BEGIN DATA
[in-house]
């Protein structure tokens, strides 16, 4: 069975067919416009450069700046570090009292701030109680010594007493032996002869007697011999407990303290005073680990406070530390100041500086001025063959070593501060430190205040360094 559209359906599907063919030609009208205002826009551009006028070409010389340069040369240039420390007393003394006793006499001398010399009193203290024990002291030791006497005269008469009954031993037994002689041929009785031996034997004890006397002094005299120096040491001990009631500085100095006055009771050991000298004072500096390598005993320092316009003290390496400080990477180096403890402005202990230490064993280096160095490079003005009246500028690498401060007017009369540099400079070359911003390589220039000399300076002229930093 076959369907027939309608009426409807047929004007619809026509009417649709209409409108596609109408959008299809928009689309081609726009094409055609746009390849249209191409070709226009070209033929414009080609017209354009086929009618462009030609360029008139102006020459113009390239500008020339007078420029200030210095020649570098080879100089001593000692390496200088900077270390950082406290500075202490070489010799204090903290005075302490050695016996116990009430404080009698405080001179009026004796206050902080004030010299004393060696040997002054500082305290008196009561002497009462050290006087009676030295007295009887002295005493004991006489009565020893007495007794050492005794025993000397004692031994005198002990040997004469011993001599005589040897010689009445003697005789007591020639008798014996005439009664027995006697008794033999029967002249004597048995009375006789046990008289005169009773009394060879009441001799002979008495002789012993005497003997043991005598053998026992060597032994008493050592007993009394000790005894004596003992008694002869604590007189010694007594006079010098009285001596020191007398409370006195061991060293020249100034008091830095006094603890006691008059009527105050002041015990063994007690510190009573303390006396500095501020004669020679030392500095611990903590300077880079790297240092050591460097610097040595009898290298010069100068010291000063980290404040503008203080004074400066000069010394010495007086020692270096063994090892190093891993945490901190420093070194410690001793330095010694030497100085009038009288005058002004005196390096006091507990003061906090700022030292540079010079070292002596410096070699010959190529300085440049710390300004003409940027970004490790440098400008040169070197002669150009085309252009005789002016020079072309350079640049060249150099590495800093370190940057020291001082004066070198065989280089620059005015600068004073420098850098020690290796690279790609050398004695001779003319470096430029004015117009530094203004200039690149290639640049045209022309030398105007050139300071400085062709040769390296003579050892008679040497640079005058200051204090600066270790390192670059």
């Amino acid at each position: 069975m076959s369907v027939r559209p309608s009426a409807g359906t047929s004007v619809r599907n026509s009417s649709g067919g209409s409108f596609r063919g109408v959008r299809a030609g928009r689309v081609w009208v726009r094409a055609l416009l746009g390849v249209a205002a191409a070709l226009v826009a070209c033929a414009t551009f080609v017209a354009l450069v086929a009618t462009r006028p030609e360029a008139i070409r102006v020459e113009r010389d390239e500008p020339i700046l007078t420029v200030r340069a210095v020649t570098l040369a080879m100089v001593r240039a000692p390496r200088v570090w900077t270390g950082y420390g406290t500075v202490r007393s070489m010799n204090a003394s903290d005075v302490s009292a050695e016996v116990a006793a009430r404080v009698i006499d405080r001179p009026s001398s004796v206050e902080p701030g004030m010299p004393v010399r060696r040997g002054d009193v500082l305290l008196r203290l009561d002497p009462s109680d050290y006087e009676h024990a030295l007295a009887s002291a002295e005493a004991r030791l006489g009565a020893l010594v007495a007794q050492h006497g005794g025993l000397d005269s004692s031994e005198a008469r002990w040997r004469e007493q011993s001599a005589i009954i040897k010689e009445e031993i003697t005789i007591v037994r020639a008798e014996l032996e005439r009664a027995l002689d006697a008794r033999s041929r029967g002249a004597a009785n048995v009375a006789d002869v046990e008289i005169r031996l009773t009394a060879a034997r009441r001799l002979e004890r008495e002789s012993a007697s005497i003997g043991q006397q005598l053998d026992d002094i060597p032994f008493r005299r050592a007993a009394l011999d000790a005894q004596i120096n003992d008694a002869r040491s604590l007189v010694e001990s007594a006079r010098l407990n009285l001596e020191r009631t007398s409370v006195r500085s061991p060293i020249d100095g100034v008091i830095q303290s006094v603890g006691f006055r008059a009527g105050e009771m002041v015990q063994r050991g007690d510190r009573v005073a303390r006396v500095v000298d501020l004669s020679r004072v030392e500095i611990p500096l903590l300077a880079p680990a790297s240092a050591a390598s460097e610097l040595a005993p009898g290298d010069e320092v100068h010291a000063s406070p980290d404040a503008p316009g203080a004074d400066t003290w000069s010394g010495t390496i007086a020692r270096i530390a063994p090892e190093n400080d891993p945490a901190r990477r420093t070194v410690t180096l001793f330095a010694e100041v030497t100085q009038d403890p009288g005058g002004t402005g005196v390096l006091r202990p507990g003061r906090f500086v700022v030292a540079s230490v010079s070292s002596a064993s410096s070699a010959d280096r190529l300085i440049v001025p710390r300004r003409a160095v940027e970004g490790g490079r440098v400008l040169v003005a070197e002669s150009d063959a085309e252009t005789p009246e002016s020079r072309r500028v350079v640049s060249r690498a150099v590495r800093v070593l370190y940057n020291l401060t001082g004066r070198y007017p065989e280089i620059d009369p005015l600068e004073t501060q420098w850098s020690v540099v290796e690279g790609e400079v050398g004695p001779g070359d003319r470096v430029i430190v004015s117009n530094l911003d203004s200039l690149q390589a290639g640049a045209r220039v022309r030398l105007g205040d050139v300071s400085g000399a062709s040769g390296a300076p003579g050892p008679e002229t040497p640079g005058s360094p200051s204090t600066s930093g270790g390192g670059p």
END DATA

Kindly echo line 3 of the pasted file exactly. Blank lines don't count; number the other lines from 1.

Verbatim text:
């Amino acid at each position: 069975m076959s369907v027939r559209p309608s009426a409807g359906t047929s004007v619809r599907n026509s009417s649709g067919g209409s409108f596609r063919g109408v959008r299809a030609g928009r689309v081609w009208v726009r094409a055609l416009l746009g390849v249209a205002a191409a070709l226009v826009a070209c033929a414009t551009f080609v017209a354009l450069v086929a009618t462009r006028p030609e360029a008139i070409r102006v020459e113009r010389d390239e500008p020339i700046l007078t420029v200030r340069a210095v020649t570098l040369a080879m100089v001593r240039a000692p390496r200088v570090w900077t270390g950082y420390g406290t500075v202490r007393s070489m010799n204090a003394s903290d005075v302490s009292a050695e016996v116990a006793a009430r404080v009698i006499d405080r001179p009026s001398s004796v206050e902080p701030g004030m010299p004393v010399r060696r040997g002054d009193v500082l305290l008196r203290l009561d002497p009462s109680d050290y006087e009676h024990a030295l007295a009887s002291a002295e005493a004991r030791l006489g009565a020893l010594v007495a007794q050492h006497g005794g025993l000397d005269s004692s031994e005198a008469r002990w040997r004469e007493q011993s001599a005589i009954i040897k010689e009445e031993i003697t005789i007591v037994r020639a008798e014996l032996e005439r009664a027995l002689d006697a008794r033999s041929r029967g002249a004597a009785n048995v009375a006789d002869v046990e008289i005169r031996l009773t009394a060879a034997r009441r001799l002979e004890r008495e002789s012993a007697s005497i003997g043991q006397q005598l053998d026992d002094i060597p032994f008493r005299r050592a007993a009394l011999d000790a005894q004596i120096n003992d008694a002869r040491s604590l007189v010694e001990s007594a006079r010098l407990n009285l001596e020191r009631t007398s409370v006195r500085s061991p060293i020249d100095g100034v008091i830095q303290s006094v603890g006691f006055r008059a009527g105050e009771m002041v015990q063994r050991g007690d510190r009573v005073a303390r006396v500095v000298d501020l004669s020679r004072v030392e500095i611990p500096l903590l300077a880079p680990a790297s240092a050591a390598s460097e610097l040595a005993p009898g290298d010069e320092v100068h010291a000063s406070p980290d404040a503008p316009g203080a004074d400066t003290w000069s010394g010495t390496i007086a020692r270096i530390a063994p090892e190093n400080d891993p945490a901190r990477r420093t070194v410690t180096l001793f330095a010694e100041v030497t100085q009038d403890p009288g005058g002004t402005g005196v390096l006091r202990p507990g003061r906090f500086v700022v030292a540079s230490v010079s070292s002596a064993s410096s070699a010959d280096r190529l300085i440049v001025p710390r300004r003409a160095v940027e970004g490790g490079r440098v400008l040169v003005a070197e002669s150009d063959a085309e252009t005789p009246e002016s020079r072309r500028v350079v640049s060249r690498a150099v590495r800093v070593l370190y940057n020291l401060t001082g004066r070198y007017p065989e280089i620059d009369p005015l600068e004073t501060q420098w850098s020690v540099v290796e690279g790609e400079v050398g004695p001779g070359d003319r470096v430029i430190v004015s117009n530094l911003d203004s200039l690149q390589a290639g640049a045209r220039v022309r030398l105007g205040d050139v300071s400085g000399a062709s040769g390296a300076p003579g050892p008679e002229t040497p640079g005058s360094p200051s204090t600066s930093g270790g390192g670059p």